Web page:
|Young & restless: Validation of the Mind-Wandering Questionnaire (MWQ) reveals disruptive impact of mind-wandering for youth
|Year of Publication
|Mrazek MD, Phillips DT, Franklin MS, Broadway JM, Schooler JW
|Frontiers in Psychology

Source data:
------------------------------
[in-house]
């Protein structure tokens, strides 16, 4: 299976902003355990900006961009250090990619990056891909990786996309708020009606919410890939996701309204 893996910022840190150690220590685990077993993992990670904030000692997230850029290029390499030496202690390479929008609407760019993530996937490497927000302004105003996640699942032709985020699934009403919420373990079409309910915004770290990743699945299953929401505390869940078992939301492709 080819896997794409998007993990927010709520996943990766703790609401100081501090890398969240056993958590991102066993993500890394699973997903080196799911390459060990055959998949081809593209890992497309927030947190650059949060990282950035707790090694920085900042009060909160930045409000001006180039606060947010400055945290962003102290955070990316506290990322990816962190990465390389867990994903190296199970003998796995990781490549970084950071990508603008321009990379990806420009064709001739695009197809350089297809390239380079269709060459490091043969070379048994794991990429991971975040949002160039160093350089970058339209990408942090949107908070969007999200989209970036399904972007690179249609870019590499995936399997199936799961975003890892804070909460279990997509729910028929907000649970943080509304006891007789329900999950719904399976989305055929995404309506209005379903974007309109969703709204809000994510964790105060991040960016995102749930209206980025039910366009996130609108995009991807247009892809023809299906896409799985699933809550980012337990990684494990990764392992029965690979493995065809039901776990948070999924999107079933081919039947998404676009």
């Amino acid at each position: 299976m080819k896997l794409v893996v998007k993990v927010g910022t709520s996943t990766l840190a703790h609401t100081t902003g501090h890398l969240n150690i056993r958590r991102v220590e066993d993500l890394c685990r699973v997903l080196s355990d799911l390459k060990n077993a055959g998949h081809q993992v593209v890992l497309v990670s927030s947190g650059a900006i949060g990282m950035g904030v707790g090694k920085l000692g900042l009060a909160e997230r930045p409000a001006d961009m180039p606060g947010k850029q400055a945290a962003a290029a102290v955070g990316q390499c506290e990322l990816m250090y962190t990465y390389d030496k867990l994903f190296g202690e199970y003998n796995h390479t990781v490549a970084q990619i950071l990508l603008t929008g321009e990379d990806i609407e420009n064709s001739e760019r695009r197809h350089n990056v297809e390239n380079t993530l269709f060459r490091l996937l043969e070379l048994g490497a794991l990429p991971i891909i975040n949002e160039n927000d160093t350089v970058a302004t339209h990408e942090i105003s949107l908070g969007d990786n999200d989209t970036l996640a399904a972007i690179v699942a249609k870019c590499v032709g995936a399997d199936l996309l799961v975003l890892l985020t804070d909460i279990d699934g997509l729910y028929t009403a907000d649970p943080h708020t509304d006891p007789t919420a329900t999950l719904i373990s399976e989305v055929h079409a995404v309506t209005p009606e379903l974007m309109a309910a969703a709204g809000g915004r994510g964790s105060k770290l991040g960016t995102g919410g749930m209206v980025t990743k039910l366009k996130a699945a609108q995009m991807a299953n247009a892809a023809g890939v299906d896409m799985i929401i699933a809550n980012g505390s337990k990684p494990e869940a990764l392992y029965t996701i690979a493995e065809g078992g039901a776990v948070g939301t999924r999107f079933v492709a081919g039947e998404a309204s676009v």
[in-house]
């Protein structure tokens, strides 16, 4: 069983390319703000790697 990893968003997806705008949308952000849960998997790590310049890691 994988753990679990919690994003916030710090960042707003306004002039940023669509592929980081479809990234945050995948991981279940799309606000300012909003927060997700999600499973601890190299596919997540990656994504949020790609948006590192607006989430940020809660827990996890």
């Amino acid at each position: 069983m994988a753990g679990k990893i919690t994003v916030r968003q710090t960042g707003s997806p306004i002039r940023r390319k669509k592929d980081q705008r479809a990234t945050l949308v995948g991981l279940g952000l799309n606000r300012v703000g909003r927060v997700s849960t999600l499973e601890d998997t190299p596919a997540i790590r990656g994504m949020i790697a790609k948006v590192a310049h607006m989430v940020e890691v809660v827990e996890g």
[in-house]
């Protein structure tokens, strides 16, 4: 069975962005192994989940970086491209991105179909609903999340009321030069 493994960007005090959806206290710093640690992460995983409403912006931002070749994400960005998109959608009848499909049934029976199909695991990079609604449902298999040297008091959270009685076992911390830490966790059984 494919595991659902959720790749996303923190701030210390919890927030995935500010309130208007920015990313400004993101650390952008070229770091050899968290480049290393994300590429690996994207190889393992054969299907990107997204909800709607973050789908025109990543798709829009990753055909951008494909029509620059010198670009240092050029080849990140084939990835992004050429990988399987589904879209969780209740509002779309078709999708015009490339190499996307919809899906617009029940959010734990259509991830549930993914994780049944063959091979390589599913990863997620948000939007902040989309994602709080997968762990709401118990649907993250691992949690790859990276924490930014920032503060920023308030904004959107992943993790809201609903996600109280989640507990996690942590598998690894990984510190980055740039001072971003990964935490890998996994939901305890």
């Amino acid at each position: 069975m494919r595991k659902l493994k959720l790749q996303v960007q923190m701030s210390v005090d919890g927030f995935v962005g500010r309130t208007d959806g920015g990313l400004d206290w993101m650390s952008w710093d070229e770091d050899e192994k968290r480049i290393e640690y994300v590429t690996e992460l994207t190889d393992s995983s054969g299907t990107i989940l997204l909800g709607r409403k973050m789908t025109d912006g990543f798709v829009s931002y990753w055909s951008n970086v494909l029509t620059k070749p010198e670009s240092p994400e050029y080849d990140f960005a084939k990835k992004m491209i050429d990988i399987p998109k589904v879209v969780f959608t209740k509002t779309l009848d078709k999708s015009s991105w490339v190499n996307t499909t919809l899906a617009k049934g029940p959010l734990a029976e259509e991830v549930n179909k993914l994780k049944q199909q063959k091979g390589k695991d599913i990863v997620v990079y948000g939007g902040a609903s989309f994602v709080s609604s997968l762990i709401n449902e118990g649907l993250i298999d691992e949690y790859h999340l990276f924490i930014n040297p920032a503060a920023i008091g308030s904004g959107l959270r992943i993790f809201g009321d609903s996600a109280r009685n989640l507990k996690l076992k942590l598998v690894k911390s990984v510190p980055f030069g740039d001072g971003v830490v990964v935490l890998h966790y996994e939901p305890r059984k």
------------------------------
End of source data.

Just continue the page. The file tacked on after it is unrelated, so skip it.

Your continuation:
Mind-wandering is the focus of extensive investigation, yet until recently there has been no validated scale to directly measure trait levels of task-unrelated thought. Scales commonly used to assess mind-wandering lack face validity, measuring related constructs such as daydreaming or behavioral errors. Here we report four studies validating a Mind-Wandering Questionnaire (MWQ) across college, high school, and middle school samples. The 5-item scale showed high internal consistency, as well as convergent validity with existing measures of mind-wandering and related constructs. Trait levels of mind-wandering, as measured by the MWQ, were correlated with task-unrelated thought measured by thought sampling during a test of reading comprehension. In both middle school and high school samples, mind-wandering during testing was associated with worse reading comprehension. By contrast, elevated trait levels of mind-wandering predicted worse mood, less life-satisfaction, greater stress, and lower self-esteem. By extending the use of thought sampling to measure mind-wandering among adolescents, our findings also validate the use of this methodology with younger populations. Both the MWQ and thought sampling indicate that mind-wandering is a pervasive ñ and problematic ñ influence on the performance and well-being of adolescents.